Merced National Wildlife Refuge (northeast of Los Banos, CA) is one of the many preserved wetlands where the Sandhill Cranes stop over. I traveled there in early March 2021 to see if they were still in residence, along with the huge white flocks of snow geese and Ross’s geese. To my delight I saw thousands of birds.

With 90% of the Central Valley’s wetlands gone to development and agriculture what we can witness now is only a tiny fraction of what the migratory bird population once was.

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A Pandemonium of Sea Otters

A Pandemonium of Sea Otters
June 2020
Moss Landing, CA

A few months ago, earlier in the pandemic, I was exploring one of my favorite haunts, Moss Landing, CA. This area has several wonderful beaches, an expansive harbor, and it leads to a large tidal estuary, Elkhorn Slough. It doesn’t disappoint when it comes to sightings of shore birds and marine wildlife, although I never know exactly what I will see at each visit. Season, weather, tides and time of day all influence the appearance of the diverse ocean-loving creatures.

Not surprisingly, one of my favorite animals to see (and photograph) are the sea otters. Usually, however, they are not close to shore so I view them, lovingly, from afar. On this day, I stumbled on a raft of resting, grooming, squirming otters gathered in a kelp bed right next to the rock wall of the harbor entrance channel. What a delight! I could get within 20-30 feet of them and watch their behavior and shenanigans. It is interesting to note that despite appearances, otters are not social animals (except for moms and pups) but gather to find safety in numbers. A group of otters is officially called a raft, but I prefer my own term, a pandemonium of sea otters.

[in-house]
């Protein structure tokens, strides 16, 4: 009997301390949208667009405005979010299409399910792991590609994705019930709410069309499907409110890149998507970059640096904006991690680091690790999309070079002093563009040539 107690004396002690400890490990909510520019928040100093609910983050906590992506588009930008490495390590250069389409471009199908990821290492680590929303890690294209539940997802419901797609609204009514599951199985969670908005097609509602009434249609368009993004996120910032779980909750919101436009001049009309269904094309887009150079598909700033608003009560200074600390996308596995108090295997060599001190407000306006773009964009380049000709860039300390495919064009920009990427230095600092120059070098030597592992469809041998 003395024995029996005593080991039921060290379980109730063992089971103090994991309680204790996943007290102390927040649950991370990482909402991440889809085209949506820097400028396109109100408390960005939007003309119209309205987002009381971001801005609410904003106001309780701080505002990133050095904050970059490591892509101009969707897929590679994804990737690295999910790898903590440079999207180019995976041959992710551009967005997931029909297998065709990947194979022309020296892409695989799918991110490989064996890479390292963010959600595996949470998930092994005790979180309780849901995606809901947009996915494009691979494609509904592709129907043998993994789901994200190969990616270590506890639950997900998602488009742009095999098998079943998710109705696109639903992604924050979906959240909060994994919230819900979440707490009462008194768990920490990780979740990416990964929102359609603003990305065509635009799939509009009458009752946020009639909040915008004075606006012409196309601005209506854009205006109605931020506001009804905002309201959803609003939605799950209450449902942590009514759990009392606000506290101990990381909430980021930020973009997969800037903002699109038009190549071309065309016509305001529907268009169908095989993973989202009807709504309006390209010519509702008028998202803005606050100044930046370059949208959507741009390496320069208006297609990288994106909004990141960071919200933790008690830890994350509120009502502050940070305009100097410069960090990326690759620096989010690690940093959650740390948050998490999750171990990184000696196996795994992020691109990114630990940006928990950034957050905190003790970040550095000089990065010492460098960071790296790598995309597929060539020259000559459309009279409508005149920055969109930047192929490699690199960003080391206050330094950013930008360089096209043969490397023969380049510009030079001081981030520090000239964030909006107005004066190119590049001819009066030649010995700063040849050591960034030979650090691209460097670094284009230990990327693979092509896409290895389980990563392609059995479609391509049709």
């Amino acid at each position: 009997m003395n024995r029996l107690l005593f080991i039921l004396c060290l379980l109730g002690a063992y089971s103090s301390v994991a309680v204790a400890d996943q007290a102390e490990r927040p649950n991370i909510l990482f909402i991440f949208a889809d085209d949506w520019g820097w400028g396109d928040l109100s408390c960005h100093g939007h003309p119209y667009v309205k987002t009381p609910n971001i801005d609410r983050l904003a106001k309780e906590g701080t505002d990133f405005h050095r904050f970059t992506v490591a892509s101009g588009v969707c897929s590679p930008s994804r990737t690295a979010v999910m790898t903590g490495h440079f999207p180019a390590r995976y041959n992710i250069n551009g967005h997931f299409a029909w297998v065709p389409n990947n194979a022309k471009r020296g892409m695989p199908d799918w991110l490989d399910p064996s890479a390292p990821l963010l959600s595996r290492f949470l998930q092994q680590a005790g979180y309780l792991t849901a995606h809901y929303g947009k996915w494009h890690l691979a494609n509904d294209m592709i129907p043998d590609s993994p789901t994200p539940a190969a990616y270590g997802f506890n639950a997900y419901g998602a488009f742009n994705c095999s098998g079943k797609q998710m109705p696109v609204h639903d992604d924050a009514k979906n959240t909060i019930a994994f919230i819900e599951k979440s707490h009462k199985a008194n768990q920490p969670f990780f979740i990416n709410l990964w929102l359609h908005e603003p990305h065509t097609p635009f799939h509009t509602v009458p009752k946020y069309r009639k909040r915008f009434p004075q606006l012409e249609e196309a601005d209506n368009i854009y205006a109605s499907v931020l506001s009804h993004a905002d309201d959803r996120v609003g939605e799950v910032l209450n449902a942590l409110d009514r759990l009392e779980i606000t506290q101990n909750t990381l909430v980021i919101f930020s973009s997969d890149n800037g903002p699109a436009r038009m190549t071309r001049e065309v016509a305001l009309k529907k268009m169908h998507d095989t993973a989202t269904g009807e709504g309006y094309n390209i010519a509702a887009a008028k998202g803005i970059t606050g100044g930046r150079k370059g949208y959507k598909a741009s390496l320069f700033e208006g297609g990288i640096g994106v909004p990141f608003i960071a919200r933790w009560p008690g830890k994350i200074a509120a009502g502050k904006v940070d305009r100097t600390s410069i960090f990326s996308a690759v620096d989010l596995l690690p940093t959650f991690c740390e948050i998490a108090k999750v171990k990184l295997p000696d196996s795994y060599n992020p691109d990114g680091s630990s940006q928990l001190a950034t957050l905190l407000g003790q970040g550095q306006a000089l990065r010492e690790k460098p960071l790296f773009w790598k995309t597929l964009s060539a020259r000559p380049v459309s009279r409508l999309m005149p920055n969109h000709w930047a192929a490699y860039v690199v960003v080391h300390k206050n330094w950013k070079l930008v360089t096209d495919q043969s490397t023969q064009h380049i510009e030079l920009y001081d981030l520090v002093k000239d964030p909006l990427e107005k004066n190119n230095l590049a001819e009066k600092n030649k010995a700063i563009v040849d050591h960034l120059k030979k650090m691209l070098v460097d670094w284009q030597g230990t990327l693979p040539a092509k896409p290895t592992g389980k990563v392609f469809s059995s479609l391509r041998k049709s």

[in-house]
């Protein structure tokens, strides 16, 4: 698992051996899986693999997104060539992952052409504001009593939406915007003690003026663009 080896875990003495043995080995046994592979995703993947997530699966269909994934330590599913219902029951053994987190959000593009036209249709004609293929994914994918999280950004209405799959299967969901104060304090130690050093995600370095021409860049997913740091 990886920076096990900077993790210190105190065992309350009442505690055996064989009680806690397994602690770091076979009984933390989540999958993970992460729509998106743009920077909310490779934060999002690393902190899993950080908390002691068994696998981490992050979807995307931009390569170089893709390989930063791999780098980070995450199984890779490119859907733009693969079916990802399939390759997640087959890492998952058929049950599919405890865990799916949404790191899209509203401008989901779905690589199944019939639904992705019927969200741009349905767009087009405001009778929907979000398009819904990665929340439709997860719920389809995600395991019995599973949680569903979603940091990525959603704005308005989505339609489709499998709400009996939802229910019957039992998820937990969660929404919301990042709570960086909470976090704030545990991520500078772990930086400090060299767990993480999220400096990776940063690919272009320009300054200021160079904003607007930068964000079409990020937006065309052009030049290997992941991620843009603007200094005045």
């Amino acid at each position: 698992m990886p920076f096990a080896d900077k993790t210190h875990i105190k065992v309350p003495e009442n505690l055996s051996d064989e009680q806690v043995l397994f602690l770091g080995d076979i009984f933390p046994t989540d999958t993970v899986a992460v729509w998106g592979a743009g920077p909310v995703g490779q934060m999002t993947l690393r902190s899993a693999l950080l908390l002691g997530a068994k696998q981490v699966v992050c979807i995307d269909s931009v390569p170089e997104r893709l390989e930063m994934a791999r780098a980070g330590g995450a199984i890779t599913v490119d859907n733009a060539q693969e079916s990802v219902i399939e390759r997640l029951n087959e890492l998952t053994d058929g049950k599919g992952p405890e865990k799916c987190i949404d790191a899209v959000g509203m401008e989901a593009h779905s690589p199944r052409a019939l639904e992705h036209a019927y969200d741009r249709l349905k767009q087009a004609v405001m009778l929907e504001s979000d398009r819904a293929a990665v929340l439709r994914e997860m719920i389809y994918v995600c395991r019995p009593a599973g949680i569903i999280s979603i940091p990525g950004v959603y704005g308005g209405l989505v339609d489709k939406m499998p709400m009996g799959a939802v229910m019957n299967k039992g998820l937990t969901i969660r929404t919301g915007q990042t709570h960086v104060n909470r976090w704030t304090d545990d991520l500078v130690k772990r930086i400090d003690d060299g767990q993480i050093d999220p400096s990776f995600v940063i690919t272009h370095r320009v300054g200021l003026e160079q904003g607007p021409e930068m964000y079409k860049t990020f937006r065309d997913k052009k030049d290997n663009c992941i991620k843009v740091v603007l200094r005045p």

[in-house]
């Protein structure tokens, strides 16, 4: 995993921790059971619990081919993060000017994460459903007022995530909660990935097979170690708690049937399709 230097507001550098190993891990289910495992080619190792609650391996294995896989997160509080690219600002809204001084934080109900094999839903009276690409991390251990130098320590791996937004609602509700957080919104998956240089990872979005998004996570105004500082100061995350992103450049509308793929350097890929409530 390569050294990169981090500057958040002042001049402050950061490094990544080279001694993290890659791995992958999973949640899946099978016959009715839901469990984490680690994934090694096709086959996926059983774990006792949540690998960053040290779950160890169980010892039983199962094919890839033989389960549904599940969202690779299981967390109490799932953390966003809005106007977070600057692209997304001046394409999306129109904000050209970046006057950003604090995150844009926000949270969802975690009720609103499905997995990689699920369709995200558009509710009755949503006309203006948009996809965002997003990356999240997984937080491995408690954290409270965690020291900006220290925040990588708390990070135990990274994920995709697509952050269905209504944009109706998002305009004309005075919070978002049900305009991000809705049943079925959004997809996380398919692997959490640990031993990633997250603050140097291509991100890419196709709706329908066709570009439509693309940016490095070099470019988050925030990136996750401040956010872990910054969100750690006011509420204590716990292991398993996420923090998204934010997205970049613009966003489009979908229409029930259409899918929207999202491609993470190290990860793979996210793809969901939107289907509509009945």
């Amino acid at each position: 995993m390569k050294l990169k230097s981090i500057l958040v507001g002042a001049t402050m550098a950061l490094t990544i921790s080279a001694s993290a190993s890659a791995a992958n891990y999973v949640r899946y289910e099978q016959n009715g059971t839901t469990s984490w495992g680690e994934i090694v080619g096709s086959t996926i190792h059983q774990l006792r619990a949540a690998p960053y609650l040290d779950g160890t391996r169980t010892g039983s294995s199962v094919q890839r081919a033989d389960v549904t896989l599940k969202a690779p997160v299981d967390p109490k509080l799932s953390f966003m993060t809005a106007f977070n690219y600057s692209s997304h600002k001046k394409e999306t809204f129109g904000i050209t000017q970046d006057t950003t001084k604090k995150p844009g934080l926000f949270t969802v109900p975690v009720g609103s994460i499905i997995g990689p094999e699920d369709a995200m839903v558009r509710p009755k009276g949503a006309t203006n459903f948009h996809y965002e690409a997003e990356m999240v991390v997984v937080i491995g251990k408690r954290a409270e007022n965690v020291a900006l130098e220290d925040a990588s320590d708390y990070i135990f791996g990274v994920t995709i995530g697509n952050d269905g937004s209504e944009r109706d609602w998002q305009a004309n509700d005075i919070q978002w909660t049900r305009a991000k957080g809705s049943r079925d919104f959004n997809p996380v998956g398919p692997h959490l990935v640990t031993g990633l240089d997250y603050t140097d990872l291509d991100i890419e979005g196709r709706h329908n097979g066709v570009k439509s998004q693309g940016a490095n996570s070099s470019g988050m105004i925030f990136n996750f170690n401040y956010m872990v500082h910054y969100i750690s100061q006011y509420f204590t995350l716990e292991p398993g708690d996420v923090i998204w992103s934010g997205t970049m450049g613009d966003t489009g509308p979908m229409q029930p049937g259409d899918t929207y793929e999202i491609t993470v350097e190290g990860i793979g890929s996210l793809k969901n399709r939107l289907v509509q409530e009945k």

Below is a slide show of still photos and a video of otters in action (Warning: includes some graphic otter pooping!)

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Backyard Birds – Part 2

Backyard Birds – Part 2
Santa Cruz, CA
December 2020-February 2021

Below are additional backyard bird photos from my new home in Santa Cruz. It’s given me some practice for the Annual Great Backyard Bird Count coming up from February 12-15 sponsored by the Cornell Lab, Audubon and Oiseaux Canada.

You too can participate in the count! Go to:

You can also join in a Facebook Livestream Webinar on Tuesday, Feb. 9, 12pm EST to learn more about the Great Backyard Bird Count. Share in the joy of birds!
Register: Click Here

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The Happiness of Hummingbirds

The Happiness of Hummingbirds
Neary Lagoon, Santa Cruz, CA

Ahead of me on the cement pathway, was a woman excitedly gesticulating upwards. She was clearly trying to show the two women nearby something unique and interesting in the trees.